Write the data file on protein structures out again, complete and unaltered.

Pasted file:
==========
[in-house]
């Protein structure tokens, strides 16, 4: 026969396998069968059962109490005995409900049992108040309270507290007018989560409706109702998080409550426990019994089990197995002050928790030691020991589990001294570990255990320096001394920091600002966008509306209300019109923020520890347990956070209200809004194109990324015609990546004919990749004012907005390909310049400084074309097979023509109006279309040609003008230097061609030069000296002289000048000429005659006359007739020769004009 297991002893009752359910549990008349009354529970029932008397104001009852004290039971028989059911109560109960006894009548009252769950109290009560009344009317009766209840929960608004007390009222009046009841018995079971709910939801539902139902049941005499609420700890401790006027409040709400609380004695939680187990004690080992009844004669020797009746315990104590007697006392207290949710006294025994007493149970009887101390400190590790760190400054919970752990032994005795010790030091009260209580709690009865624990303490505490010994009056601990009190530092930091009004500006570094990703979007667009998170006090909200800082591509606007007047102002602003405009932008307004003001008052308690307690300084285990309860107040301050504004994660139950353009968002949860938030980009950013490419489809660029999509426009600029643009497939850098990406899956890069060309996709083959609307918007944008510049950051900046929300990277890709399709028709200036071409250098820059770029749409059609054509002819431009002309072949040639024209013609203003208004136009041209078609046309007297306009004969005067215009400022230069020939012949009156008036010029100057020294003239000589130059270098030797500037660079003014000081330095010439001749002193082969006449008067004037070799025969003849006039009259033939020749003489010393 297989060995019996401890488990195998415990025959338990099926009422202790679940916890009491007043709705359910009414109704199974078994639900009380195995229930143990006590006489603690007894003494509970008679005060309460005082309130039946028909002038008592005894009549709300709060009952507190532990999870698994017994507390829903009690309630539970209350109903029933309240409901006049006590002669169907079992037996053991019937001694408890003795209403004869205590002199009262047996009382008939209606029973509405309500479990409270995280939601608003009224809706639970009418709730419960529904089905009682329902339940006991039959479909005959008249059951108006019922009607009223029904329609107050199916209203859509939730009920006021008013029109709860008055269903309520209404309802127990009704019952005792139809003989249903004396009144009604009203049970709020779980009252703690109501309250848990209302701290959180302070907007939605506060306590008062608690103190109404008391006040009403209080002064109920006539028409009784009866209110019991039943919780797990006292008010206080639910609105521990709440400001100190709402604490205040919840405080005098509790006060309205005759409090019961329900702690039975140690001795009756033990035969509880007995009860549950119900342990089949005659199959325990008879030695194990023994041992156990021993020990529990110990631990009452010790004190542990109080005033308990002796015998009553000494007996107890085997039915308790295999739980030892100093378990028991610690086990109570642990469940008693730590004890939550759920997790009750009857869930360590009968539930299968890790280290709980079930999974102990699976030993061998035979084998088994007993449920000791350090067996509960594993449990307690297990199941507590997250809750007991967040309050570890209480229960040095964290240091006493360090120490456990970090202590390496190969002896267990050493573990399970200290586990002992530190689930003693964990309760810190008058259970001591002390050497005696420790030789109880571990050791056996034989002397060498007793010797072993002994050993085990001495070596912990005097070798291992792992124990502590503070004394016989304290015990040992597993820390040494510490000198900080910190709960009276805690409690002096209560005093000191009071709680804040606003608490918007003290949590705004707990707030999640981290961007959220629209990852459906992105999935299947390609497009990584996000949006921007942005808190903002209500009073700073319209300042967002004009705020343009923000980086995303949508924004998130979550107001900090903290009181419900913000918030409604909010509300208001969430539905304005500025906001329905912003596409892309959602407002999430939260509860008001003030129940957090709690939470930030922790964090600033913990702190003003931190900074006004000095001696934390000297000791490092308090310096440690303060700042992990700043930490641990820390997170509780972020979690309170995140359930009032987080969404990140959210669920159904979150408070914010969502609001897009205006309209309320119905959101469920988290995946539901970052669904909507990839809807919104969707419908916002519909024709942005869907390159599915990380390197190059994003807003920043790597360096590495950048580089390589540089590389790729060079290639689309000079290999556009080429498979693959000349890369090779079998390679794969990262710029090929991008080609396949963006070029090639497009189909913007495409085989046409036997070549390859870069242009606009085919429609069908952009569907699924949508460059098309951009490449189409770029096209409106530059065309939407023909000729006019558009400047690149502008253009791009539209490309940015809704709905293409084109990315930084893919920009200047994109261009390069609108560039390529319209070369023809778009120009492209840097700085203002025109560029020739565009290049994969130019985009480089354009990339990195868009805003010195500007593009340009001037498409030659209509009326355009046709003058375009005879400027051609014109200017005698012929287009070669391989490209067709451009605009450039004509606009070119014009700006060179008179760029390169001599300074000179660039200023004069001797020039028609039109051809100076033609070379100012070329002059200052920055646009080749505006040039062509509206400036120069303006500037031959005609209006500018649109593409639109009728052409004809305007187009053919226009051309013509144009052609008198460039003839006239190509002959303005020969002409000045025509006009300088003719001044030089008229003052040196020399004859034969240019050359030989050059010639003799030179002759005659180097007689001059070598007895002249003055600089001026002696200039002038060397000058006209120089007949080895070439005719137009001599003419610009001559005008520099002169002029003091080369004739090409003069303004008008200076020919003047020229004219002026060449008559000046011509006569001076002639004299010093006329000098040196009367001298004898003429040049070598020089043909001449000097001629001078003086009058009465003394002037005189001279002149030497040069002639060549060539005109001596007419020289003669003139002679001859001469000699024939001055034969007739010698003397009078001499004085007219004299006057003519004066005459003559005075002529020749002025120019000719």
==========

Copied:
[in-house]
């Protein structure tokens, strides 16, 4: 026969396998069968059962109490005995409900049992108040309270507290007018989560409706109702998080409550426990019994089990197995002050928790030691020991589990001294570990255990320096001394920091600002966008509306209300019109923020520890347990956070209200809004194109990324015609990546004919990749004012907005390909310049400084074309097979023509109006279309040609003008230097061609030069000296002289000048000429005659006359007739020769004009 297991002893009752359910549990008349009354529970029932008397104001009852004290039971028989059911109560109960006894009548009252769950109290009560009344009317009766209840929960608004007390009222009046009841018995079971709910939801539902139902049941005499609420700890401790006027409040709400609380004695939680187990004690080992009844004669020797009746315990104590007697006392207290949710006294025994007493149970009887101390400190590790760190400054919970752990032994005795010790030091009260209580709690009865624990303490505490010994009056601990009190530092930091009004500006570094990703979007667009998170006090909200800082591509606007007047102002602003405009932008307004003001008052308690307690300084285990309860107040301050504004994660139950353009968002949860938030980009950013490419489809660029999509426009600029643009497939850098990406899956890069060309996709083959609307918007944008510049950051900046929300990277890709399709028709200036071409250098820059770029749409059609054509002819431009002309072949040639024209013609203003208004136009041209078609046309007297306009004969005067215009400022230069020939012949009156008036010029100057020294003239000589130059270098030797500037660079003014000081330095010439001749002193082969006449008067004037070799025969003849006039009259033939020749003489010393 297989060995019996401890488990195998415990025959338990099926009422202790679940916890009491007043709705359910009414109704199974078994639900009380195995229930143990006590006489603690007894003494509970008679005060309460005082309130039946028909002038008592005894009549709300709060009952507190532990999870698994017994507390829903009690309630539970209350109903029933309240409901006049006590002669169907079992037996053991019937001694408890003795209403004869205590002199009262047996009382008939209606029973509405309500479990409270995280939601608003009224809706639970009418709730419960529904089905009682329902339940006991039959479909005959008249059951108006019922009607009223029904329609107050199916209203859509939730009920006021008013029109709860008055269903309520209404309802127990009704019952005792139809003989249903004396009144009604009203049970709020779980009252703690109501309250848990209302701290959180302070907007939605506060306590008062608690103190109404008391006040009403209080002064109920006539028409009784009866209110019991039943919780797990006292008010206080639910609105521990709440400001100190709402604490205040919840405080005098509790006060309205005759409090019961329900702690039975140690001795009756033990035969509880007995009860549950119900342990089949005659199959325990008879030695194990023994041992156990021993020990529990110990631990009452010790004190542990109080005033308990002796015998009553000494007996107890085997039915308790295999739980030892100093378990028991610690086990109570642990469940008693730590004890939550759920997790009750009857869930360590009968539930299968890790280290709980079930999974102990699976030993061998035979084998088994007993449920000791350090067996509960594993449990307690297990199941507590997250809750007991967040309050570890209480229960040095964290240091006493360090120490456990970090202590390496190969002896267990050493573990399970200290586990002992530190689930003693964990309760810190008058259970001591002390050497005696420790030789109880571990050791056996034989002397060498007793010797072993002994050993085990001495070596912990005097070798291992792992124990502590503070004394016989304290015990040992597993820390040494510490000198900080910190709960009276805690409690002096209560005093000191009071709680804040606003608490918007003290949590705004707990707030999640981290961007959220629209990852459906992105999935299947390609497009990584996000949006921007942005808190903002209500009073700073319209300042967002004009705020343009923000980086995303949508924004998130979550107001900090903290009181419900913000918030409604909010509300208001969430539905304005500025906001329905912003596409892309959602407002999430939260509860008001003030129940957090709690939470930030922790964090600033913990702190003003931190900074006004000095001696934390000297000791490092308090310096440690303060700042992990700043930490641990820390997170509780972020979690309170995140359930009032987080969404990140959210669920159904979150408070914010969502609001897009205006309209309320119905959101469920988290995946539901970052669904909507990839809807919104969707419908916002519909024709942005869907390159599915990380390197190059994003807003920043790597360096590495950048580089390589540089590389790729060079290639689309000079290999556009080429498979693959000349890369090779079998390679794969990262710029090929991008080609396949963006070029090639497009189909913007495409085989046409036997070549390859870069242009606009085919429609069908952009569907699924949508460059098309951009490449189409770029096209409106530059065309939407023909000729006019558009400047690149502008253009791009539209490309940015809704709905293409084109990315930084893919920009200047994109261009390069609108560039390529319209070369023809778009120009492209840097700085203002025109560029020739565009290049994969130019985009480089354009990339990195868009805003010195500007593009340009001037498409030659209509009326355009046709003058375009005879400027051609014109200017005698012929287009070669391989490209067709451009605009450039004509606009070119014009700006060179008179760029390169001599300074000179660039200023004069001797020039028609039109051809100076033609070379100012070329002059200052920055646009080749505006040039062509509206400036120069303006500037031959005609209006500018649109593409639109009728052409004809305007187009053919226009051309013509144009052609008198460039003839006239190509002959303005020969002409000045025509006009300088003719001044030089008229003052040196020399004859034969240019050359030989050059010639003799030179002759005659180097007689001059070598007895002249003055600089001026002696200039002038060397000058006209120089007949080895070439005719137009001599003419610009001559005008520099002169002029003091080369004739090409003069303004008008200076020919003047020229004219002026060449008559000046011509006569001076002639004299010093006329000098040196009367001298004898003429040049070598020089043909001449000097001629001078003086009058009465003394002037005189001279002149030497040069002639060549060539005109001596007419020289003669003139002679001859001469000699024939001055034969007739010698003397009078001499004085007219004299006057003519004066005459003559005075002529020749002025120019000719």